Bonnie Arbittier / Rivard Report
Veteran television journalist Ted Koppel likens the contentious relationship between President Donald Trump and the news media not as a fight to the death but “a dance of life.”
“He needs us, we need him,” Koppel told an audience at Trinity University on Wednesday night. The man who anchored the late-night ABC news show “Nightline” for 25 years explained that even as Trump rails against “fake news,” such media outlets as The New York Times, The Washington Post, CNN, and Fox News “are making a ton of money, and how are they doing it? By focusing day after day after day on what the president – who is one hell of a salesman, you’ve gotta admit – is saying.
“He tosses out a little piece of bait – an early morning tweet at 5:30 – and the little media mice come and nibble and take it back home and chew on it all day long. The problem is it’s not really serving you well.”
In analyzing the current media landscape, Koppel was critical of journalists who appear on television to provide analysis of the news that he said too often veers into opinion. Likewise, the prevalence given to opinion over factual reporting on most cable news outlets is damaging, he said.
“A nation like ours cannot survive if we are incapable of agreeing on something as simple as what is factual and what is not,” Koppel said. “… And beyond that, we need to arrive at a point where our political representatives then believe that it is possible, on occasion, to cross the aisle in the interest of reaching solutions that are necessary for the public at large.”
Koppel criticized journalists who regularly appear on television to provide analysis he finds too often tinged with opinion.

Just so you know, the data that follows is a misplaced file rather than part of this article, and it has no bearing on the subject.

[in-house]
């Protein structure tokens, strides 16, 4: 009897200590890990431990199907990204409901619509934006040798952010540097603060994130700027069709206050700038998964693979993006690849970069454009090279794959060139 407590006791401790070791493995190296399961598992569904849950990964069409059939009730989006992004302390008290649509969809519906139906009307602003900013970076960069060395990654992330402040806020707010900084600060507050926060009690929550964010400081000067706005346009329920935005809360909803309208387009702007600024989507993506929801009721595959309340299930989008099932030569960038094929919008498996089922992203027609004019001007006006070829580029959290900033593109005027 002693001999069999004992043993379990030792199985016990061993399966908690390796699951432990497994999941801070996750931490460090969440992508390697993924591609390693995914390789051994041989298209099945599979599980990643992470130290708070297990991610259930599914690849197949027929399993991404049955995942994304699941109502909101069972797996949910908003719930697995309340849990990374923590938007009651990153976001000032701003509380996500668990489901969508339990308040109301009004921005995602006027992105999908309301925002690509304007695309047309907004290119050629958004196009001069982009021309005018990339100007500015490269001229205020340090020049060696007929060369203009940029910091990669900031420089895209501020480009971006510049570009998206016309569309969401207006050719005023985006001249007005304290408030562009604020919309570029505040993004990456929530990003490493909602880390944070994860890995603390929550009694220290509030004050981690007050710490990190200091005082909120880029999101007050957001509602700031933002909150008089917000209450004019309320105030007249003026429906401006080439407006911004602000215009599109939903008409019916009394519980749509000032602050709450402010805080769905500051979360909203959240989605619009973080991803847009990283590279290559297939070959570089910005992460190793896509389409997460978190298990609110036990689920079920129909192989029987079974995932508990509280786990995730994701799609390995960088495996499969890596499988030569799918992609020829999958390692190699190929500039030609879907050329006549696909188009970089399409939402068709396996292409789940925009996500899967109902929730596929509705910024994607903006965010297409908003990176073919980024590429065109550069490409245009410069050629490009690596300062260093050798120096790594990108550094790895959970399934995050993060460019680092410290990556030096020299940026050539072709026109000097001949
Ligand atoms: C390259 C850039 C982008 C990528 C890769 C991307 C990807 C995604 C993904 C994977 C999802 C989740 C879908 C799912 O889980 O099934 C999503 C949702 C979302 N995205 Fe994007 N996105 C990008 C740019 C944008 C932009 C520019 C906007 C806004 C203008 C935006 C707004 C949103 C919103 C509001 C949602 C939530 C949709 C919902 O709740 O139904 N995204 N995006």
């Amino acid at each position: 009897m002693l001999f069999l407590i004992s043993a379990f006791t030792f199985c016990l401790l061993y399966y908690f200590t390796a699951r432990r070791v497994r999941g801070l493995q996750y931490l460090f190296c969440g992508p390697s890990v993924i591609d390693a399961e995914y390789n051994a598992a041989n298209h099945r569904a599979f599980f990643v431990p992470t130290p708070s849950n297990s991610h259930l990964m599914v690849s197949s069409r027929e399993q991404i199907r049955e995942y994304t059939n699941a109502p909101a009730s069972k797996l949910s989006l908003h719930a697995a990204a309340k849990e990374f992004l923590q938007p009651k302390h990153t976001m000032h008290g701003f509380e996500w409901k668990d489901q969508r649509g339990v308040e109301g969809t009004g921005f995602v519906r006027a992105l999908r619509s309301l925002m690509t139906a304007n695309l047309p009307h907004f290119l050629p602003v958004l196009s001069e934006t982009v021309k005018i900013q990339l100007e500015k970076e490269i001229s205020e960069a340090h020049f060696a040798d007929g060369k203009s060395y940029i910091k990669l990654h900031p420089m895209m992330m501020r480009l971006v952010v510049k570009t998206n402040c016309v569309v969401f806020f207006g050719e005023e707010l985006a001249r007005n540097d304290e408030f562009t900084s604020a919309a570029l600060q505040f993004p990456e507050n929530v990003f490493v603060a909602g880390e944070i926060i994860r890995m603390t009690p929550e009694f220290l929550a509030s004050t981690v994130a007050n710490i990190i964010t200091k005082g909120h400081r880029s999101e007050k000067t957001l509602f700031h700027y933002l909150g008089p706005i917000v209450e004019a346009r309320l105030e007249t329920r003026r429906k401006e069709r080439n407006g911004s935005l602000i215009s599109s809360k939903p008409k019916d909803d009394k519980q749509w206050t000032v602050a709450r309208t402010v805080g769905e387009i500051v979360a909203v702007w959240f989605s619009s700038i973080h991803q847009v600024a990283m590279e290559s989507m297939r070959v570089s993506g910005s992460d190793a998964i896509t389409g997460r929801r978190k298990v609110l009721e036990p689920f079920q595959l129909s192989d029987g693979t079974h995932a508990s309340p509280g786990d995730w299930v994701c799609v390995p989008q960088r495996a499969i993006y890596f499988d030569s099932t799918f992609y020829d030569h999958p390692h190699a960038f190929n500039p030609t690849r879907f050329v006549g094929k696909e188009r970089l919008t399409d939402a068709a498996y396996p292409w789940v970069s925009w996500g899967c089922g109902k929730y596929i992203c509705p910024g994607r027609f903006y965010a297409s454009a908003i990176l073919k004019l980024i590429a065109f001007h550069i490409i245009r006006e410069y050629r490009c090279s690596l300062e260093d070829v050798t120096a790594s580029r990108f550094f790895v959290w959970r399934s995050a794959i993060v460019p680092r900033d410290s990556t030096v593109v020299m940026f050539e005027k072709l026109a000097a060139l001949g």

He also sees danger in Americans’ increasing reliance on Facebook as a source of news when information shared on the social media platform has no standards for accuracy or mechanism for fact-checking.
“Half the American public now gets all its news from Facebook,” Koppel said. “… Social media is bound by none of the disciplines that we had to exercise as journalists, even in Vietnam in 1967 or Iraq in 2003.
“Even though I was the managing editor of ‘Nightline’ and the anchor of the program, my script would be read by the executive producer, by the senior producer, by a fact checker, before I could put it on the air.”
Appearing at Trinity as part of the university’s distinguished lecture series, the 77-year-old Koppel reflected on his years in the field as a reporter covering John F. Kennedy’s assassination, the Vietnam War, Nixon’s visit to China, the end of the Cold War, and the Iraq war.
Koppel also touched on the subject of his most recent book, Lights Out, about the nation’s vulnerability to a cyberattack on its power grid. He noted that Russian and Chinese operatives have the capability to take down power across a wide swath of the nation. “The good news is we’re also inside their systems,” he said.
He expressed concern that the news media, in its often frenzied coverage of Trump’s administration, is overlooking important issues such as cybersecurity.
“Don’t think for a minute I don’t believe the … potential collusion between the Trump campaign and the Russians isn’t important – I do,” he said. “But the fact of the matter is, it’s not important to the exclusion of everything else. … Every day offers us a new evolution of this story, and it’s a lot less complicated than talking about cybersecurity and the danger of cyber attacks.”